Fordham Panel on Faith-Based Humanitarian Aid (May 15)

On May 15, Fordham University’s Center on Religion and Culture will host a panel, “Saving the World: Does Faith-Based Humanitarian Aid Deliver Relief or Redemption?”–

Faith-based humanitarianism has become a growth industry in recent years, channeling the influence of privately-held religious commitments into the public sphere around the globe. Yet surprisingly little is known about these initiatives—and to what extent their religious inspiration might help or hinder their success, particularly in troubled regions marked by religious division and conflict.

Does the added dimension of faith contribute something unique to humanitarian work? Or is faith-based aid really just another form of religious proselytizing?

This forum will compare faith-based organizations to their secular counterparts and look at how they are transforming the landscape of humanitarian intervention today.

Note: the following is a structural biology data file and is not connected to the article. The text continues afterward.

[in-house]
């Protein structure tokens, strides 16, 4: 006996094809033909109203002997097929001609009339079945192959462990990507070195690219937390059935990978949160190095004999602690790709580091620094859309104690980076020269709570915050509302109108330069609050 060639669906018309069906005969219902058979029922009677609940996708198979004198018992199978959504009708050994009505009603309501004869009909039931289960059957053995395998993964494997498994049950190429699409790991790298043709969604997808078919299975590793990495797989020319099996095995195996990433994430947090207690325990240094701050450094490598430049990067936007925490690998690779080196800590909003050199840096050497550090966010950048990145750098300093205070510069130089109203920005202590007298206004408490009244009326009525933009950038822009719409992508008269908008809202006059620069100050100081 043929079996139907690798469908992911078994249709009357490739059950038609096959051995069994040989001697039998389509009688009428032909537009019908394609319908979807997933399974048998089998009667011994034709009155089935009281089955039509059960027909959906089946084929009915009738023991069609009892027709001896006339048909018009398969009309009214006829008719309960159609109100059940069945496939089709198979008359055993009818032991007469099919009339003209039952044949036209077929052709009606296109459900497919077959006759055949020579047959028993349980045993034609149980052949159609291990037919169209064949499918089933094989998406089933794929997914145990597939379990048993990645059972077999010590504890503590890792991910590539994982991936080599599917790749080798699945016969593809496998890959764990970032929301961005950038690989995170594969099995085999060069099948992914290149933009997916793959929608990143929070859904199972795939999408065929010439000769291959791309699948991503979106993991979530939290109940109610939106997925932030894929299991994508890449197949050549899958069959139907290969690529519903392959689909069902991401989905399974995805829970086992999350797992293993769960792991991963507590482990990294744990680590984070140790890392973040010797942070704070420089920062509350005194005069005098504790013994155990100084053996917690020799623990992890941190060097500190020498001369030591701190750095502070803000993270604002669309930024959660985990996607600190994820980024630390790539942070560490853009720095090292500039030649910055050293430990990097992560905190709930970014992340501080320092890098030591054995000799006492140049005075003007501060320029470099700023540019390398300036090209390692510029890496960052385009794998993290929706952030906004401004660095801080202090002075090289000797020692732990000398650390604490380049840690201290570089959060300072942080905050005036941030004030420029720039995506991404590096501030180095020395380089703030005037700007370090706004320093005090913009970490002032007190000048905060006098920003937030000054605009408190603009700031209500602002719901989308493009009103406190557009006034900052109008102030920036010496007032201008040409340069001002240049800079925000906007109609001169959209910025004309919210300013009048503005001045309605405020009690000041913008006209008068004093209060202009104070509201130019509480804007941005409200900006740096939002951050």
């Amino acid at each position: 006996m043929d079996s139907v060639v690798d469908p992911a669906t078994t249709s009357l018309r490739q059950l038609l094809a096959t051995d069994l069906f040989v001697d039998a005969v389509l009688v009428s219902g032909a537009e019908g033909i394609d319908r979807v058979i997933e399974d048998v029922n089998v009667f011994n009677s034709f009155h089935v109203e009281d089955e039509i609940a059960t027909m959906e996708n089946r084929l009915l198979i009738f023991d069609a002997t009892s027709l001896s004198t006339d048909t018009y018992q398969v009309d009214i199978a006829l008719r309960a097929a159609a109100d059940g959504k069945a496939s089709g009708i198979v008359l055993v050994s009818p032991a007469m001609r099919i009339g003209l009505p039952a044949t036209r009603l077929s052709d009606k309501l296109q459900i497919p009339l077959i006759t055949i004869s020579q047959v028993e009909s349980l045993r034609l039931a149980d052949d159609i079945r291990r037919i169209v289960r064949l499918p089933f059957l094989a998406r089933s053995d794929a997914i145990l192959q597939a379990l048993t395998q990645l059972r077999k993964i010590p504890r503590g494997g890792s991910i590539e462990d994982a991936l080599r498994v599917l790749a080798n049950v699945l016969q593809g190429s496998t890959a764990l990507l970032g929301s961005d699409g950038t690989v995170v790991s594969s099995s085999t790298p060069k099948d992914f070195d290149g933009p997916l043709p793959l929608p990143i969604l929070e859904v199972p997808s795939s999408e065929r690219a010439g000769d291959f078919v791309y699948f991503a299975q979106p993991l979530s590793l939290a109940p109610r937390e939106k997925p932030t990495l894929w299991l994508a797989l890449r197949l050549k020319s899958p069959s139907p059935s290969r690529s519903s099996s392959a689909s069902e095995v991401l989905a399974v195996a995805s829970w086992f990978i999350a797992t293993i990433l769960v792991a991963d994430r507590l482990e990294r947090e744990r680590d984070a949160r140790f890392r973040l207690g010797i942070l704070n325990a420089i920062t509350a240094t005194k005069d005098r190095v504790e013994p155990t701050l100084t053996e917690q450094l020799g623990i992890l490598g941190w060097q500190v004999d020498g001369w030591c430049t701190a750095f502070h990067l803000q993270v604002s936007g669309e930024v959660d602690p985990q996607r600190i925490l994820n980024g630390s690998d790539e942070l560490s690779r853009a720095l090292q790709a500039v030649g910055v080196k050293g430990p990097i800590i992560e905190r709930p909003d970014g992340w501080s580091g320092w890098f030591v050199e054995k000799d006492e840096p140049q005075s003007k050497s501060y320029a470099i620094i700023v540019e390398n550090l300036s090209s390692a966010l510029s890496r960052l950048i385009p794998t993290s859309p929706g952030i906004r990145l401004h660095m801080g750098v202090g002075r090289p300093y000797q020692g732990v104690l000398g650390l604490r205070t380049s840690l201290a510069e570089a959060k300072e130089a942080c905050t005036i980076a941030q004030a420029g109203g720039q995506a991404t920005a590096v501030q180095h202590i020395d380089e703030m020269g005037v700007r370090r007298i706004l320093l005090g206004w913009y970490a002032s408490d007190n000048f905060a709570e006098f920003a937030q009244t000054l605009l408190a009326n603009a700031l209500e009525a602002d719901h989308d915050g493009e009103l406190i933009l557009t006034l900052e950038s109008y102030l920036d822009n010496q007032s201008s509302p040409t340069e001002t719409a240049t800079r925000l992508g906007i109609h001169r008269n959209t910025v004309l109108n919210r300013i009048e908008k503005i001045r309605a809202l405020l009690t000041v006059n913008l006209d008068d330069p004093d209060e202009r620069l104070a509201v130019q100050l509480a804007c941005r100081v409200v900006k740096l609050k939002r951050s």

Details are here.

The Becket Fund’s Cert Petition in the Wisconsin High School Graduation Case

Last summer, the Seventh Circuit ruled, en banc, that a Wisconsin public high school could not hold its graduation ceremonies in a rented Evangelical church sanctuary. To do so, the court ruled, posed too great a risk of government coercion, proselytism, and endorsement of religion. Three judges–Easterbrook, Posner, and Ripple–filed blistering dissents, the sort that often result in Supreme Court review.

The Becket Fund has filed a cert petition on behalf of the high school; Stanford Law Professor Michael McConnell appears on the petition as counsel of record. You can read the petition here. The Supreme Court is expected to announce whether it will hear the case, Doe v. Elmbrook School District, later this month. The case would give the Court an opportunity to clarify (or discard) its much maligned endorsement test. For my reflections on the issues the case raises, please click here.